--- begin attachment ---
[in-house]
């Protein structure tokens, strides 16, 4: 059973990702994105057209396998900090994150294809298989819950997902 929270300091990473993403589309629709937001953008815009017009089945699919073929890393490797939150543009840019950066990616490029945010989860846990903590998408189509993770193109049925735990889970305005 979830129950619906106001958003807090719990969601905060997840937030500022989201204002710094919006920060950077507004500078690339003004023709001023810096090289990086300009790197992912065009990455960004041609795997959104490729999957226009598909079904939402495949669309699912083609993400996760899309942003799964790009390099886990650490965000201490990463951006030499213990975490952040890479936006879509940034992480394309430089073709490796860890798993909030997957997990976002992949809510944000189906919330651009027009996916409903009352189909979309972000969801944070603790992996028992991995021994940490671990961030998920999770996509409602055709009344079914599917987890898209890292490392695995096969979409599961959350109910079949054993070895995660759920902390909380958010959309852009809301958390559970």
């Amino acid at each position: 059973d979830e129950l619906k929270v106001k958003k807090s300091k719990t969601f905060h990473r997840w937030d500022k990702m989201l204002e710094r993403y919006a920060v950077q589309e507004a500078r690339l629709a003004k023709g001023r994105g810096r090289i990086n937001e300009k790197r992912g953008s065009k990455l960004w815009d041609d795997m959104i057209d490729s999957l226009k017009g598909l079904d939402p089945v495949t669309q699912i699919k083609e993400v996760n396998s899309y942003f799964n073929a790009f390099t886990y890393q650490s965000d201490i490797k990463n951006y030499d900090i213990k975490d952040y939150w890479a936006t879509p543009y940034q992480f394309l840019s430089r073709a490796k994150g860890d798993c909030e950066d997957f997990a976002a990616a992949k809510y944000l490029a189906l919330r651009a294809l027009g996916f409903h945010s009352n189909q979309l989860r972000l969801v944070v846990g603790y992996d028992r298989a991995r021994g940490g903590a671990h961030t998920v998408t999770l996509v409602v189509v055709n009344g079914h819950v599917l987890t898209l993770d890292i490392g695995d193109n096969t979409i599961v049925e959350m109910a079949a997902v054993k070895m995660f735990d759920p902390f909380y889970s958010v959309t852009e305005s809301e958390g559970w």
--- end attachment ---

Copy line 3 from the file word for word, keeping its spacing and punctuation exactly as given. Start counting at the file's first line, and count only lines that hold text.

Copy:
């Amino acid at each position: 059973d979830e129950l619906k929270v106001k958003k807090s300091k719990t969601f905060h990473r997840w937030d500022k990702m989201l204002e710094r993403y919006a920060v950077q589309e507004a500078r690339l629709a003004k023709g001023r994105g810096r090289i990086n937001e300009k790197r992912g953008s065009k990455l960004w815009d041609d795997m959104i057209d490729s999957l226009k017009g598909l079904d939402p089945v495949t669309q699912i699919k083609e993400v996760n396998s899309y942003f799964n073929a790009f390099t886990y890393q650490s965000d201490i490797k990463n951006y030499d900090i213990k975490d952040y939150w890479a936006t879509p543009y940034q992480f394309l840019s430089r073709a490796k994150g860890d798993c909030e950066d997957f997990a976002a990616a992949k809510y944000l490029a189906l919330r651009a294809l027009g996916f409903h945010s009352n189909q979309l989860r972000l969801v944070v846990g603790y992996d028992r298989a991995r021994g940490g903590a671990h961030t998920v998408t999770l996509v409602v189509v055709n009344g079914h819950v599917l987890t898209l993770d890292i490392g695995d193109n096969t979409i599961v049925e959350m109910a079949a997902v054993k070895m995660f735990d759920p902390f909380y889970s958010v959309t852009e305005s809301e958390g559970w």